The Karnataka High Court has dismissed a petition filed by e-commerce giants, Amazon and Flipkart.
The two companies had challenged the probe initiated against them by the Competition Commission of India (CCI). The CCI action was based on a complaint filed by the Delhi Vyapar Mahasangh (DVM).
The next course of action
In a statement to TV9 Digital, an Amazon spokesperson said that the American online giant would review the judgement carefully and decide on the next step.
The firm could file an appeal most likely with a two-member bench of the Karnataka High Court.
Meanwhile, the members of the Confederation of All India Traders (CAIT) have welcomed the Karnataka High Court’s decision.
“We want the Union Commerce Ministry to immediately release a new press note replacing the existing Press Note #2 of the FDI policy,” said B C Bhartia, the president of CAIT.
Press Note #2 mandates that foreign direct investment or FDI would not be permitted in inventory-linked ecommerce models. It also makes it compulsory for such marketplace e-commerce firms to file audited reports which are in compliance with the FDI norms.
The genesis of the case can be traced to a petition filed by the DVM in 2019. The petition was filed with the CCI alleging anti-competitive activity by these two firms. The main grouse was centred on predatory pricing and preferential treatment being given to some sellers.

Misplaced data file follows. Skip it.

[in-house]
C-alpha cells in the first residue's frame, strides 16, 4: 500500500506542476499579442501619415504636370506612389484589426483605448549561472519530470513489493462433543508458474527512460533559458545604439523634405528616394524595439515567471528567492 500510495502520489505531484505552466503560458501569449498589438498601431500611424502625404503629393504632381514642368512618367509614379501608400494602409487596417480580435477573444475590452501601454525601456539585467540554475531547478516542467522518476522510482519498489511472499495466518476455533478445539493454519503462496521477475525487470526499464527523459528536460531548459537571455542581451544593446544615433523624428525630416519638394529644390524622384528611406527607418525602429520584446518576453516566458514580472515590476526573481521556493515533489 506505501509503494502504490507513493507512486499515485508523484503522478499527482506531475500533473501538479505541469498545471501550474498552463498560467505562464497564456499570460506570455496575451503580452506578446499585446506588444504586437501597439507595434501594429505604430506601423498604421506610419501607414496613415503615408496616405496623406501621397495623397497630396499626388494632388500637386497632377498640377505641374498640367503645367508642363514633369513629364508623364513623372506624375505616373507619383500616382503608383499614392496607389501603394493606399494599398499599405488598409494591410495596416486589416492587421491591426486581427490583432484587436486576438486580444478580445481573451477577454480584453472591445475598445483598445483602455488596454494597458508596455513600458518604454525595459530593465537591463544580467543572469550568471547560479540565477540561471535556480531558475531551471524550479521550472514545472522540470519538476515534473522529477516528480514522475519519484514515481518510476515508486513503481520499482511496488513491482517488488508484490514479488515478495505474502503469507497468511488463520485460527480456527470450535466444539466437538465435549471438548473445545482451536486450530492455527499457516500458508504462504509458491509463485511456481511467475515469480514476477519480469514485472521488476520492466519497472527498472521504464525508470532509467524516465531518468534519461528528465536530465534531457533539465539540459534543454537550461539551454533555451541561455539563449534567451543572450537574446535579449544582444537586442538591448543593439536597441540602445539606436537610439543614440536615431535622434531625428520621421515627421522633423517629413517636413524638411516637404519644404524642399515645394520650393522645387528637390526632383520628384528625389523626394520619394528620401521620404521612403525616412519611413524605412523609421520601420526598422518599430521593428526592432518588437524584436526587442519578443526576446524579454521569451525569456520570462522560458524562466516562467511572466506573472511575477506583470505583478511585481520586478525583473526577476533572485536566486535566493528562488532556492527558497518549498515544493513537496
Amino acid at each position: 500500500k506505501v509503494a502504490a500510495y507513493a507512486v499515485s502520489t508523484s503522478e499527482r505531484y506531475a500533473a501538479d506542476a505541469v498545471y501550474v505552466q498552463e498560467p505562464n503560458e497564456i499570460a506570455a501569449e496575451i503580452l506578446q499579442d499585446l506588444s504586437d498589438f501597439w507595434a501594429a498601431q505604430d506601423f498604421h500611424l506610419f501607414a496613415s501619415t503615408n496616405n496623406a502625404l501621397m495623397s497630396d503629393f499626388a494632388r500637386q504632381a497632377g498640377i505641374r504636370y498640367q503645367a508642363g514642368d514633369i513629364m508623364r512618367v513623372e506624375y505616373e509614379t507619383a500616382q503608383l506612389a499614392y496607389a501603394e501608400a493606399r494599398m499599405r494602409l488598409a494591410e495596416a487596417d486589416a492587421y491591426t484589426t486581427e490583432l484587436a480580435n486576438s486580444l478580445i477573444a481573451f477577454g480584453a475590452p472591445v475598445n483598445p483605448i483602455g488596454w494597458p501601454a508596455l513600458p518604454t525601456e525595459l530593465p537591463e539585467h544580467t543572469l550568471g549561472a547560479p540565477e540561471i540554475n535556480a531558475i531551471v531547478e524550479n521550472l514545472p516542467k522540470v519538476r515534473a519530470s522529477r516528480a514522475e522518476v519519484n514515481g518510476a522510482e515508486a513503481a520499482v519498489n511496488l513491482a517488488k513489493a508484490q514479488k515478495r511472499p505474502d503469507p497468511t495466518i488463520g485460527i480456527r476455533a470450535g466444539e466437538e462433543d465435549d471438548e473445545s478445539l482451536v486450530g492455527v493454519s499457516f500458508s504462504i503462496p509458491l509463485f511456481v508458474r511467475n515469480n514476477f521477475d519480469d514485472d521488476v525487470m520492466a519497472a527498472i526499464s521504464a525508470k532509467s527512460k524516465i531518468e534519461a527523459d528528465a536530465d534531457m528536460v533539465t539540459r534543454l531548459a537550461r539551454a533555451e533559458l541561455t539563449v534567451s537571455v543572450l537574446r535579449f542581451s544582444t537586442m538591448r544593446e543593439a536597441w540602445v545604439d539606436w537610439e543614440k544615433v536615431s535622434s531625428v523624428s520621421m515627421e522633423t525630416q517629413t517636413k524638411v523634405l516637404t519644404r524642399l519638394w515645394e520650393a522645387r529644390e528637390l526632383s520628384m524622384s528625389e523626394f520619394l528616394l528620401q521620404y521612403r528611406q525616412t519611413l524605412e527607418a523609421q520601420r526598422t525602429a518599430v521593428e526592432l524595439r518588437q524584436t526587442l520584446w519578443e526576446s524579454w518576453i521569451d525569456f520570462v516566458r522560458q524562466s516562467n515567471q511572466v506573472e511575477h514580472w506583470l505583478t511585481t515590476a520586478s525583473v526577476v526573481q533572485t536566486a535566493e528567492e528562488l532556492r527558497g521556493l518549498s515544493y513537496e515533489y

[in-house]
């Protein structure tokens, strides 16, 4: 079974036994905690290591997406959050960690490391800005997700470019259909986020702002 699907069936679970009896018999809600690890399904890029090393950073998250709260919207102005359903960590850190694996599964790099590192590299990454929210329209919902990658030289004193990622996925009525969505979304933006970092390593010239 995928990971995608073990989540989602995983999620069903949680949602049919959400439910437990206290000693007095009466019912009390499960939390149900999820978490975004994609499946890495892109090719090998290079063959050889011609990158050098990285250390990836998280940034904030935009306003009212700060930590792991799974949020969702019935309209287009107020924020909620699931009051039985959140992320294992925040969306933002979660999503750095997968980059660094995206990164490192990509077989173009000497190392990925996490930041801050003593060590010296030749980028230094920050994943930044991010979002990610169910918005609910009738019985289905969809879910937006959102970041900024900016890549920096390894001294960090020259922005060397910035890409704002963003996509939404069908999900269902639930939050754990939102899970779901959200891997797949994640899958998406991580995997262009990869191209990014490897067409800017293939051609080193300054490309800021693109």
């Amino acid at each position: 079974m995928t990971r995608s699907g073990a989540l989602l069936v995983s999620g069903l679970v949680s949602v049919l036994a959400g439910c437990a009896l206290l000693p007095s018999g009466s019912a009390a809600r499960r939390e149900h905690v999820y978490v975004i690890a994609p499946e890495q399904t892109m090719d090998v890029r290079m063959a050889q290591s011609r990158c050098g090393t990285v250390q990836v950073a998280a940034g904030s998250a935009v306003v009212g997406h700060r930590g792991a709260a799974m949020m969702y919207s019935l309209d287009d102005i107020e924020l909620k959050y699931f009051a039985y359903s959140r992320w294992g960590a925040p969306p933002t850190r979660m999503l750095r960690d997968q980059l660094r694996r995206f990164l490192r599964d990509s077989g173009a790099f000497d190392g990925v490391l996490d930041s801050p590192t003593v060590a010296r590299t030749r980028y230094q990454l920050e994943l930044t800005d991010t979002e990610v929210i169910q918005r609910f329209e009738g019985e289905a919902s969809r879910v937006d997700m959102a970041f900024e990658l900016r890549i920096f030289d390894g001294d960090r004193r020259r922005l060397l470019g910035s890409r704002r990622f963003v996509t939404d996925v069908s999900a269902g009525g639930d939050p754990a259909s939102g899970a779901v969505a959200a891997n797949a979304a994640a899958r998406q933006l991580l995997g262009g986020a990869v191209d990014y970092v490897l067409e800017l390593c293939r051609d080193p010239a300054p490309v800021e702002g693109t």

In January 2020, the CCI upheld the contention of the DVM and ordered investigations which was challenged by Amazon in the Karnataka High Court the very next month. At that point, the Karnataka High Court set aside the CCI’s order.
Matters took a different turn when in September 2020, CCI approached the Supreme Court, which instructed that the Karnataka High Court should continue the hearing.
Retail trade and Indian stance
Although India is home to 1.4 billion people, the rules relating to retail trade have left many frustrated. Initially, for instance, only investment was permitted in wholesale trading. Later, single brand retail was permitted with a maximum of 51% foreign direct investment provided they undertook a certain percentage of local sourcing. Now even these norms have been tweaked.
While now there is clarity on the offline model, the online retailing model hasn’t gone down well with many traders who are called as kirana (the colloquial name for mom and pop stores). How the legal tussle moves will certainly have a major impact on the future of online retailing in India.
Whatever be the decision, the Indian consumer shouldn’t be getting a raw deal and this is something that all stakeholders need to be cognizant of.